Sep 212016


Eclectic, uplifting tunes from two nearly forgotten PS1 fighting games. The first fizzled despite a cool quest mode and FFVII demo, while the second never made it stateside – so now’s your chance to hear their exceptional soundtracks!

Download now


00:00 – Intro Cutscene (Tobal No 1)

10:18 – Cloud City (Tobal No 1)

13:32 – Poltano (Tobal No 1)

16:52 – Aqua and Trees (Tobal No 1)

25:19 – Checkered Career (Tobal 2)

28:09 – Original No 5 (Tobal 2)

32:12 – The Grody Boy (Tobal 2)

37:38 – Knock My Door (Tobal 2)

40:54 – Beating Hard (Tobal 2)

44:02 – H.N. (Tobal 2)

55:10 – Electric Indian (Tobal No 1)

  7 Responses to “VGMpire 122 – Tobal Tunes”

  1. Just try dictating Tobal to Siri. It’s exciting fun!

    I had a buddy that imported the game because he did that kind of thing, and he couldn’t wait to see FF7(Tobal no. 1 wasn’t assured of a US release initially). Things I remember:
    The 3D environment was closer to Soul Calibur than Power Stone. The thing about Tobal no. 1’s graphics is, not only did they have more polygons as a result of not using textures, but it ran at 60fps at 640×480. That’s why it looks so incredibly sharp and better than any console fighting game before it(other than Saturn Virtua Fighter 2, but that’s a subjective argument).

    I like Hon(sp?); he is really funny. His at-rest animation is “doing the robot.”

    The Tobal no. 2 tracks were definitely more gamey-feeling than 1, but it felt like every track was the replay music for Sega Rally. Which isn’t necessarily a bad thing…..but that second batch of no. 2 tracks sounded like they were all variations on the same track. A little too samey for my tastes.

    I believe no. 2 added character textures but still ran in hi-res at 60 fps with lighting, which was why it looked so amazing. Incidentally, every Tekken game ran at 60fps with lighting. Tekken 3 finally made the jump to 640×480, and used the Virtua Fighter 2-style fake 3D backgrounds to make it appear like you were in a fully 3D environment.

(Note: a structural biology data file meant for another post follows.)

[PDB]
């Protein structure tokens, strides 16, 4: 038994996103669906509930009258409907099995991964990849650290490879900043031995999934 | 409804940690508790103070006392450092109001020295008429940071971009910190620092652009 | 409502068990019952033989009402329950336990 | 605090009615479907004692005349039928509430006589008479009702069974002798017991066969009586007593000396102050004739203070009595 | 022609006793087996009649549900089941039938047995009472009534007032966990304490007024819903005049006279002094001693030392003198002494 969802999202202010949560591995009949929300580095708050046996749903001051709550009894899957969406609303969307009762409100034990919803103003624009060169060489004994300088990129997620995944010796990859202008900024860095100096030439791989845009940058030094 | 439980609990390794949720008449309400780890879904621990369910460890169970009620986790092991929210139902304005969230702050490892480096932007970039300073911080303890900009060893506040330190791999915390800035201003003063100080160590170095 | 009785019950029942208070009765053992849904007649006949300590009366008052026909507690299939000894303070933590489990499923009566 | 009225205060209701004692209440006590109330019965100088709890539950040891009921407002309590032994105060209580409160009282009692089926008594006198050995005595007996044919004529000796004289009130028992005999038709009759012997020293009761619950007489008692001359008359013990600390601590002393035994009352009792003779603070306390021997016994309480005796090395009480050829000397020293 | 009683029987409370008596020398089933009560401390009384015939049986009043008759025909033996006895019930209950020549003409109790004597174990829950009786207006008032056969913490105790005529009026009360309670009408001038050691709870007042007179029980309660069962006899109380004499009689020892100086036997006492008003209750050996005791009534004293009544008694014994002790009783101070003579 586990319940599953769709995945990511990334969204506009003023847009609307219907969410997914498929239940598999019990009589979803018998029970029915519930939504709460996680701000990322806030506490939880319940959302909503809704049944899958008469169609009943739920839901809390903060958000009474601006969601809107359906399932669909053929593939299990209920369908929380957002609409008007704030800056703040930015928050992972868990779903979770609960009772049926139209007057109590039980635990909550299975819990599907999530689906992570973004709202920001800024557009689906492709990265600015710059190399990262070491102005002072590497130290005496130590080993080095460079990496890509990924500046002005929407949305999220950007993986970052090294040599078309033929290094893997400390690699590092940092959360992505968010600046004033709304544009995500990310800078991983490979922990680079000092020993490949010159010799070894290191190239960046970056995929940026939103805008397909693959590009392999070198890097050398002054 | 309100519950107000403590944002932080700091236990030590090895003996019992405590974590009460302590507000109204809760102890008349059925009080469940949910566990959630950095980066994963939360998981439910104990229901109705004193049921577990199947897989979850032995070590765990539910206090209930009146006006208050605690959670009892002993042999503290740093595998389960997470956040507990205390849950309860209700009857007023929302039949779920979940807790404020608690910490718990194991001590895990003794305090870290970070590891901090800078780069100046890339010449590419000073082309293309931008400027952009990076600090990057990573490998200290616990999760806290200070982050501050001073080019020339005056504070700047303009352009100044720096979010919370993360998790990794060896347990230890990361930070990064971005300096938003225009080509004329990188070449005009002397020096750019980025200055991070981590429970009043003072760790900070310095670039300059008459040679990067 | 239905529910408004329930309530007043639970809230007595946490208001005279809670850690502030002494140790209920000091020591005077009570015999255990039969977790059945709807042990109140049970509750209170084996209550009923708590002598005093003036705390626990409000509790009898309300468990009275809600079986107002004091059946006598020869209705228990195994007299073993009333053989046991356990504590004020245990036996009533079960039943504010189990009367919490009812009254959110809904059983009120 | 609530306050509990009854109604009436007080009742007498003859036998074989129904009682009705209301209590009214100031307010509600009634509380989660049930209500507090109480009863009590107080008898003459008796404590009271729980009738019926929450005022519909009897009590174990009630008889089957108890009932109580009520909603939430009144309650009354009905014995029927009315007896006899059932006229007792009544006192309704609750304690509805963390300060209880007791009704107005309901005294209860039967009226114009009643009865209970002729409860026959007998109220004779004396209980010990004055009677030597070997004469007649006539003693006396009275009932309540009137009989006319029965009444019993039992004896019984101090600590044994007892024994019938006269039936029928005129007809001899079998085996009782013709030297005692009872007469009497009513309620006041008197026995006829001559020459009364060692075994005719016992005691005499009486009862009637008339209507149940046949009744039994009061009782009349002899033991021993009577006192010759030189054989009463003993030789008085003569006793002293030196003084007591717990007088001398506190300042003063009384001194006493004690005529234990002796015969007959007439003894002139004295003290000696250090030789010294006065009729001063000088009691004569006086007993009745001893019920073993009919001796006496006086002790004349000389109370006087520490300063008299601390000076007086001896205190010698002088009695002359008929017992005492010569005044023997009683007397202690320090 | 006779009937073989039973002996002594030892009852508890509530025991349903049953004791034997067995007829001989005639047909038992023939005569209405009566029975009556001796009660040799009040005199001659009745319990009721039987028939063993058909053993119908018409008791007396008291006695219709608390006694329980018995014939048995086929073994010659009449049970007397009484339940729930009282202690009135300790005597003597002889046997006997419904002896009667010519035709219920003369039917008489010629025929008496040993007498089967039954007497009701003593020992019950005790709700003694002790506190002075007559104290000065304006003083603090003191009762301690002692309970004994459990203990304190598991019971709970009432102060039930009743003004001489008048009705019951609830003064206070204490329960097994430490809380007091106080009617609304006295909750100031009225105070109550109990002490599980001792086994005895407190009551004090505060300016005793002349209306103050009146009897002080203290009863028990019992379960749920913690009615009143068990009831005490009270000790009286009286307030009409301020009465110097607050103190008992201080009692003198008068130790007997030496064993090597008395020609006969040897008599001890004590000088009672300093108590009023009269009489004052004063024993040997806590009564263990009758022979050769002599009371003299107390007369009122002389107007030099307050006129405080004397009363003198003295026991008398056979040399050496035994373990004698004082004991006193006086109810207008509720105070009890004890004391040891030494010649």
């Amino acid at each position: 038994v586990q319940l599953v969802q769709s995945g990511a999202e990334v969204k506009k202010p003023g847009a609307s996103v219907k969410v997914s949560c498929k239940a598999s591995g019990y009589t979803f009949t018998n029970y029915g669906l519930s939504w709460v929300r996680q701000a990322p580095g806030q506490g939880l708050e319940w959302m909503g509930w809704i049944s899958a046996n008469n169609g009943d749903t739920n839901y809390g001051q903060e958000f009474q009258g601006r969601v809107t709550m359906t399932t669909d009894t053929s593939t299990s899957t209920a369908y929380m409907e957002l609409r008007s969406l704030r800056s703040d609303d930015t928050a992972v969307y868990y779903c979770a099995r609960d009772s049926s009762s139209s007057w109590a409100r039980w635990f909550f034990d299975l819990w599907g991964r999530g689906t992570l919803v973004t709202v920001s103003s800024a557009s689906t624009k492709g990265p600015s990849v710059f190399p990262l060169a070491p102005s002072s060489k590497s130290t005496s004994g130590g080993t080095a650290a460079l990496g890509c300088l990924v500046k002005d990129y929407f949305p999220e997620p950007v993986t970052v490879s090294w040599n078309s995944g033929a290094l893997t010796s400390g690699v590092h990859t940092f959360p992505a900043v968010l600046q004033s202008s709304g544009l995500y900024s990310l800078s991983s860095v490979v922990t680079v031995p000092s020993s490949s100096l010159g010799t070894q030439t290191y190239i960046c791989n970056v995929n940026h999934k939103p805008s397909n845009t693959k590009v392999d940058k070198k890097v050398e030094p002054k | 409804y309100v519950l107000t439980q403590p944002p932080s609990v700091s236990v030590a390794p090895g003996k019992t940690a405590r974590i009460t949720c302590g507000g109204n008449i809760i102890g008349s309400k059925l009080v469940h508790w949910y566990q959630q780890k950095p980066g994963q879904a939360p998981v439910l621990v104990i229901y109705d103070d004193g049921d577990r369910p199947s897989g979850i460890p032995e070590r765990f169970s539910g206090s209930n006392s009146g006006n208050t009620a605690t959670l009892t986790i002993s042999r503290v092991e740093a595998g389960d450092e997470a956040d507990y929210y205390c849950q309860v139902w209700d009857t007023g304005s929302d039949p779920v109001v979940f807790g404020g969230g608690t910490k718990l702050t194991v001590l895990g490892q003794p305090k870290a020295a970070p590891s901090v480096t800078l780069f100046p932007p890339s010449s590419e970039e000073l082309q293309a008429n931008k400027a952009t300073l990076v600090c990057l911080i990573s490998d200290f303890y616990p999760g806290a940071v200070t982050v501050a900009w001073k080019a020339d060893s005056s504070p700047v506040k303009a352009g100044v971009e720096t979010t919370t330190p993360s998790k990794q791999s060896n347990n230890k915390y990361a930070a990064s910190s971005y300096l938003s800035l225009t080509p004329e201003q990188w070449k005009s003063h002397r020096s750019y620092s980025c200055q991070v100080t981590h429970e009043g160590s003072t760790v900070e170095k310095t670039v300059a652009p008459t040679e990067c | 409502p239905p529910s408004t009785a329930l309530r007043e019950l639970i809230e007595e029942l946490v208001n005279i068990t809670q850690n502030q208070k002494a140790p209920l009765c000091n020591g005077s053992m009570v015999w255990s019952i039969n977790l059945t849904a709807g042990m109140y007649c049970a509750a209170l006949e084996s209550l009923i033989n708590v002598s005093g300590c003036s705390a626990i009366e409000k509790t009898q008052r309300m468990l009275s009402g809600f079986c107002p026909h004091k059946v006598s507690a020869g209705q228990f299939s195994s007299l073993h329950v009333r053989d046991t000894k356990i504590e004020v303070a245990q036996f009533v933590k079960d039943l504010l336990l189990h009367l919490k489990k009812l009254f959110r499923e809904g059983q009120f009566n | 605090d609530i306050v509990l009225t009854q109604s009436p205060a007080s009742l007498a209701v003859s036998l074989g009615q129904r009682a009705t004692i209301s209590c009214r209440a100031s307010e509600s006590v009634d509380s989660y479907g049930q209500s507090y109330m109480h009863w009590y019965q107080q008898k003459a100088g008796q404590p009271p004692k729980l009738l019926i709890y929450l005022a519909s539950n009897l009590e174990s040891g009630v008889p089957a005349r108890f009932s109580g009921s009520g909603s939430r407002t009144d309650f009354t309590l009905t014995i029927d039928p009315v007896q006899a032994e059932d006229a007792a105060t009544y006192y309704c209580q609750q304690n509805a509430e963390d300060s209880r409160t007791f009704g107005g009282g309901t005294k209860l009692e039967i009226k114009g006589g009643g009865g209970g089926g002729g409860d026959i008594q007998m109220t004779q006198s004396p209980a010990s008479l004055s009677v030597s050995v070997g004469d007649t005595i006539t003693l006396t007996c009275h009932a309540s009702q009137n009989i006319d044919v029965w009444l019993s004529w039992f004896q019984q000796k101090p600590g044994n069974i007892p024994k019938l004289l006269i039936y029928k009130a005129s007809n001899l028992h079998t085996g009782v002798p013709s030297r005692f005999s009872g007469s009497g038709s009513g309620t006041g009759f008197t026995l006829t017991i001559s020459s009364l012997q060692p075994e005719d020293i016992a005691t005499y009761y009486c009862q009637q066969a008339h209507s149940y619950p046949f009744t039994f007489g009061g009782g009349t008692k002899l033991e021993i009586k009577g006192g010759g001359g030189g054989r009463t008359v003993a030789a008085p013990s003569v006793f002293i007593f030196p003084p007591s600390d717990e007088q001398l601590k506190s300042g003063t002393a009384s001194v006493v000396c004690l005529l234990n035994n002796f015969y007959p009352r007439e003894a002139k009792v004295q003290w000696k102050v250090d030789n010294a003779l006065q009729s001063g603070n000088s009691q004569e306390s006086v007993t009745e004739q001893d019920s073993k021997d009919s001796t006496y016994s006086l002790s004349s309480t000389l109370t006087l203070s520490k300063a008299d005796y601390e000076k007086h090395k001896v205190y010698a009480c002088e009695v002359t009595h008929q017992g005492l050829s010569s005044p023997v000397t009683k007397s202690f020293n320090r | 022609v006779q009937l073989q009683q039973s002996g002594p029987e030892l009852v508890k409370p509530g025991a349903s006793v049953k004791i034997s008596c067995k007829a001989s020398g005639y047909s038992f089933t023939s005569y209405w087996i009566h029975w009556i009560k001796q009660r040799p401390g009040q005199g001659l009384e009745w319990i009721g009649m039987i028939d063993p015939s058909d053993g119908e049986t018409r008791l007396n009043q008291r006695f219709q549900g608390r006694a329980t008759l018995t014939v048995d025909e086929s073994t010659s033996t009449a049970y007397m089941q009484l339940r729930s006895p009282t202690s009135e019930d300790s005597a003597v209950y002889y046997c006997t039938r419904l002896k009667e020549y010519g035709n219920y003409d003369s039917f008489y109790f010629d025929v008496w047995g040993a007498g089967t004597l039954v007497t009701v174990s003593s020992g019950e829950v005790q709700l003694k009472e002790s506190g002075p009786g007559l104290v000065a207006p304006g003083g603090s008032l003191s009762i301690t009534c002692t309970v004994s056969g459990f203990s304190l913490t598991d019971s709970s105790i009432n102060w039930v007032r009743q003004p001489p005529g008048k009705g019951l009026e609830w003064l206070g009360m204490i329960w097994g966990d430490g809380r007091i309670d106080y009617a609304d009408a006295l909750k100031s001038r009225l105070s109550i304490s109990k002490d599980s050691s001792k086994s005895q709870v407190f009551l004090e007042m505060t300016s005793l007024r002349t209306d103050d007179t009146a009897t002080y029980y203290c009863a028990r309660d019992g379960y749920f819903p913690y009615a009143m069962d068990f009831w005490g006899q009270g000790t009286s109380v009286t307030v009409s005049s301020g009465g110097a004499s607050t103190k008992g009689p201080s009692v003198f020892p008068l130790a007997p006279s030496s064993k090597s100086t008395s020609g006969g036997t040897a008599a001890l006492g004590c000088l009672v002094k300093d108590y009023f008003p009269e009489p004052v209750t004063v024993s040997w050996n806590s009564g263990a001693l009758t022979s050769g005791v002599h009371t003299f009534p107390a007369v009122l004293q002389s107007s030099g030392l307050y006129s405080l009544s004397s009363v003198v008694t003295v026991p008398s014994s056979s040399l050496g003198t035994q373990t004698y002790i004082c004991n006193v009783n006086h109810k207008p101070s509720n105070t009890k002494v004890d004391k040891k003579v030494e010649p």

2. You don’t get much more 90s than Tobal.

    PlayStation + Squaresoft + Akira Toriyama

  3. Man O man, what have I been missing? I still have this game from ’96 for the FF7 demo and I never gave Tobal a shot. This music is so freaking good, I’m going to plug that bad boy in and giver ‘er a whirl

  4. Surprisingly good soundtrack! BRING ON ROCKTOBER!!!!!!!!

  5. Fun and upbeat. It does sound like a lot of other Japanese games of the era. Not surprising given the vast repertoire of the composers involved. It’s that same odd house/jazz fusion that shows up in Ridge Racer and other arcade style games. Tobal’s tracks are not terribly distinct in my opinion, but I love the overall sound. 🙂

    I actually think Tobal’s graphics have held up better than most PS1 games due to it’s lack of textures and a high frame rate. The animations look smooth and crisp in 60 fps and the flat coloring manages to avoid the murkiness that came with PS1 textures. The colorful simplicity is same reason why Mario 64 now looks better than pretty much any other N64 game. Akira Toriyama’s character design is very charming as well. Nice illustrations!

    Tobal was a fun episode choice, can’t see what’s next!

  6. Ahh I never commented on this!

    1. The music’s great
    2. Yoko Shimomura is the most OP game composer of all time
    3. I was surprised to learn that so many 90s Square regulars like Ryuji Sasai (FF Mystic Quest), Kenji Ito (Romancing SaGa) and Yasunori Mitsuda were on this soundtrack!
    4. The Poltano track totally reminds me of The Bouncer’s soundtrack
    5. I ended up spending $28 on a pristine used copy of this game on eBay, complete with FF7 demo disc. THANKS DAVE

  7. The piano grove on Knock my Door is amazing!

Sorry, the comment form is closed at this time.